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The Brotherhood and Unity Highway (Croatian: Autocesta "Bratstvo i jedinstvo"; Macedonian: Автопат „Братство и единство“; Slovene: Cesta bratstva in enotnosti or Avtocesta bratstva in enotnosti, Serbian: Autoput "Bratstvo i jedinstvo", Аутопут "Братство и јединство"), officially classed as the M-1 Highway, was a highway that stretched over 1,182 km (734 mi) across Yugoslavia, from the Austrian border at Rateče near Kranjska Gora in the northwest via Ljubljana, Zagreb, Belgrade and Skopje to Gevgelija on the Greek border in the southeast. It was the main modern highway in the country, connecting four constituent republics.
Construction began on the initiative of President Josip Broz Tito, who called the project the "Road of brotherhood and unity" (Autoput bratstva i jedinstva) after the motto of the League of Communists of Yugoslavia. The first section between Zagreb and Belgrade was built with the effort of the Yugoslav People's Army and volunteer Youth Work Actions and was opened in 1950. The section between Ljubljana and Zagreb was built by 54,000 volunteers in less than eight months in 1958.The southern section from Belgrade was not completed until the mid-1960s.
Its importance caused it to be colloquially named autoput or autocesta (generic Serbo-Croatian expressions for "highway", "motorway"). This use has since largely faded out, after the successor states built further motorways.
In the 1960s and 1970s the autoput became a much frequented holiday route for Turkish immigrants in West Germany and Austria (then called Gastarbeiter) visiting their original homeland during the summer vacation time, and for tourists to southeastern Europe. Entering communist but non-aligned Yugoslavia was far easier, for people from NATO countries such as West Germany and Turkey, than entering any of the Warsaw Pact communist countries of the Balkan region that might have provided alternative routes.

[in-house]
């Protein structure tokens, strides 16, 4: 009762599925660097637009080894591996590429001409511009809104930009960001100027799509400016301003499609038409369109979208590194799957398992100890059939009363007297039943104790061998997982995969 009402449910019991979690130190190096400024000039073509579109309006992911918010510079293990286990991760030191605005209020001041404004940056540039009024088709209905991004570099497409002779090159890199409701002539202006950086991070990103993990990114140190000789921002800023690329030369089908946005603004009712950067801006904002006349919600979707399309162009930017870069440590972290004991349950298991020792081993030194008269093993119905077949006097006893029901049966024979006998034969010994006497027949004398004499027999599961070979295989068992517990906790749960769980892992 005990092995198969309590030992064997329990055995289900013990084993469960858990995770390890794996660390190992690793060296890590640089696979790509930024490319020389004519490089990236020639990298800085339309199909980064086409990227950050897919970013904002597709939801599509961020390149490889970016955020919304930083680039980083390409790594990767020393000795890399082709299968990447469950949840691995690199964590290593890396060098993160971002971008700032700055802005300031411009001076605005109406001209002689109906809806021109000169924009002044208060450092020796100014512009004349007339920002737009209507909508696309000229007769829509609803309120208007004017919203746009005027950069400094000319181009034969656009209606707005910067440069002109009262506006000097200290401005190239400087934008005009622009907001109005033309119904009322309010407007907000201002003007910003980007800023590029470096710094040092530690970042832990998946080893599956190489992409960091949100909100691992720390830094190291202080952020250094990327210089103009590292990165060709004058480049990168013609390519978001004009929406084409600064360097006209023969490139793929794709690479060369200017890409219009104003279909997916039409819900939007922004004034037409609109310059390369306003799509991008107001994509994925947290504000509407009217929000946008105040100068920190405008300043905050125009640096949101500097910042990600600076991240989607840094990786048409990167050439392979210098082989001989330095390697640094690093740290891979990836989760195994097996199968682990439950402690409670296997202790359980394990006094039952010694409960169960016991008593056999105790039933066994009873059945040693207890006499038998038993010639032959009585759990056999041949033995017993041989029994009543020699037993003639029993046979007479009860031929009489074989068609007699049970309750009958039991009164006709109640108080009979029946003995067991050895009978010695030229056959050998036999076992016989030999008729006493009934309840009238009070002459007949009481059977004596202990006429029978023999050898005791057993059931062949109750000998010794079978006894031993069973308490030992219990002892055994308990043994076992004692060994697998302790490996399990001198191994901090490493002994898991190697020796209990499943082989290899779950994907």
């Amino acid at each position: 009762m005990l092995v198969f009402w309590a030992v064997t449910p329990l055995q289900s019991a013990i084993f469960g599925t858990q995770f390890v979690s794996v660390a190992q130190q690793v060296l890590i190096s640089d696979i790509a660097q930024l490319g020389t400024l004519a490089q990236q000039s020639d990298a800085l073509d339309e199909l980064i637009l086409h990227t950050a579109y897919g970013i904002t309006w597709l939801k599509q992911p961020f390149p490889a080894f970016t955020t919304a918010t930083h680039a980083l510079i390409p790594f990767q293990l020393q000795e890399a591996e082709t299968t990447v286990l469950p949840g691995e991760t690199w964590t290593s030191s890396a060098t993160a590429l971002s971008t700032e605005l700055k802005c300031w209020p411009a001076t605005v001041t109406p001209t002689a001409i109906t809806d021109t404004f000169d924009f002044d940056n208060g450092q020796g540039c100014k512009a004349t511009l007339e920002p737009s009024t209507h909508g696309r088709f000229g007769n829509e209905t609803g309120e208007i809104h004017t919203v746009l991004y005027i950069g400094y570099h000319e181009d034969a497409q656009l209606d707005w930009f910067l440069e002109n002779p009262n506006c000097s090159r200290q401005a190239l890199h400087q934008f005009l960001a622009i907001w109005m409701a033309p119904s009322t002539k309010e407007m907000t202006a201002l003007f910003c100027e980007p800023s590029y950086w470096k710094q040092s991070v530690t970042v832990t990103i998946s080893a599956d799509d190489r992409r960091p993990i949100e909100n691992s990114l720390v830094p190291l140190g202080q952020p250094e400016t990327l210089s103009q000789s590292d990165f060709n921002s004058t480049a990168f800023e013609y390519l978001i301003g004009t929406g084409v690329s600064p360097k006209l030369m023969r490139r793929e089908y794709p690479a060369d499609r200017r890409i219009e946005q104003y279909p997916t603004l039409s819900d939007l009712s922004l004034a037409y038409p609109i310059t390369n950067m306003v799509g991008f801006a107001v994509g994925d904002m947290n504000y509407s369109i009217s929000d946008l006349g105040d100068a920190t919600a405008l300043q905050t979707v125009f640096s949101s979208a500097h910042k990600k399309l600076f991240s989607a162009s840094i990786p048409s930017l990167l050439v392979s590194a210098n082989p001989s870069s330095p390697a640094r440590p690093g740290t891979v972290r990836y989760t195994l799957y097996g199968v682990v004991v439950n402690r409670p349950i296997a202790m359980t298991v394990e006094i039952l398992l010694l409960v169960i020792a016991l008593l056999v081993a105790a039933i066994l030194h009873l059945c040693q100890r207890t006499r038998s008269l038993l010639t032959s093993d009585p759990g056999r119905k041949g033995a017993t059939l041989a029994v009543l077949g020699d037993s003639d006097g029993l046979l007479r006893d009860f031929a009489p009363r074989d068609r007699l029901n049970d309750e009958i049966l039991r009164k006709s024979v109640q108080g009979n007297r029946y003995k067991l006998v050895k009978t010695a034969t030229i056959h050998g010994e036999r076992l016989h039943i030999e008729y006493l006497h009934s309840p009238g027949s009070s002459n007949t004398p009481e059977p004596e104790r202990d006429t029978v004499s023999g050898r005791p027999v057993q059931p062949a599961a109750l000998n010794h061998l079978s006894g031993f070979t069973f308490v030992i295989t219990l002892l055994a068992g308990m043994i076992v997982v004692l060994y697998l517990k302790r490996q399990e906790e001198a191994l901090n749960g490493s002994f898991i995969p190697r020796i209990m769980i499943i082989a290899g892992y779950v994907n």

Originally an ordinary road, the carriageway used to be congested with cars and trucks, especially in summertime, when overtired long-distance drivers caused numerous accidents. Wrecked cars usually remained in place for long periods of time, providing a grim reminder of the dangers of the highway. The situation slightly improved after some parts were brought up to modern motorway standards (two lanes for each direction plus an emergency lane) on the following sections built between 1977 and 1991:
- Kranj–Ljubljana: 20 km (12 mi)
- Jankomir interchange (Zagreb bypass)–Slavonski Brod (east): 207 km (129 mi)
- Sremska Mitrovica–Belgrade–Niš: 277 km (172 mi)
In 1991, several sections were affected by the Yugoslav wars, bringing severe damage, and causing the traffic to be almost completely discontinued in places.
Since 1975, the road was concurrent with the following routes of the International E-road network:
- European route E61: Villach–Kranj–Ljubljana
- European route E70: Ljubljana–Zagreb���Sisak–Slavonski Brod–Belgrade
- European route E75: Belgrade–Niš–Skopje-Veles–Thessaloniki
The road has been continuously upgraded. As of 2019, it is a modern motorway in its entire length through:
- Serbia - the A3 motorway west of Belgrade and the A1 motorway south of Belgrade.
- Slovenia - the A2 motorway;
- Croatia - the A3 motorway;
- Macedonia - the A1 motorway.
The most difficult section to engineer and build was the 34 km (21 mi) Grdelica Gorge section which was completed in May 2019. The classification as the M-1 Highway continued in Serbia up to 2013, when the road was reorganized as the A1 and A3.
- Sić 1990, p. 23.
- Lubej, Uroš (28 November 2008). "Nova razstava v Dolenjskem muzeju: Cesta, ki je spremenila Dolenjsko" [The New Exhibition in the Lower Carniolan Museum: The Road that Transformed the Lower Carniola]. Park.si (in Slovenian). Archived from the original on 15 June 2018. Retrieved 20 August 2013.
- Sić, Miroslav (June 1990). "Problematika razvoja autocesta u Hrvatskoj i Jugoslaviji na pragu 90. godina" [Development of Motorways in Croatia and Yugoslavia on the Threshold of the Nineties] (PDF). Geografski glasnik (in Croatian). 52 (1): 13–29. Retrieved 13 December 2015.
- Media related to Brotherhood and Unity Highway at Wikimedia Commons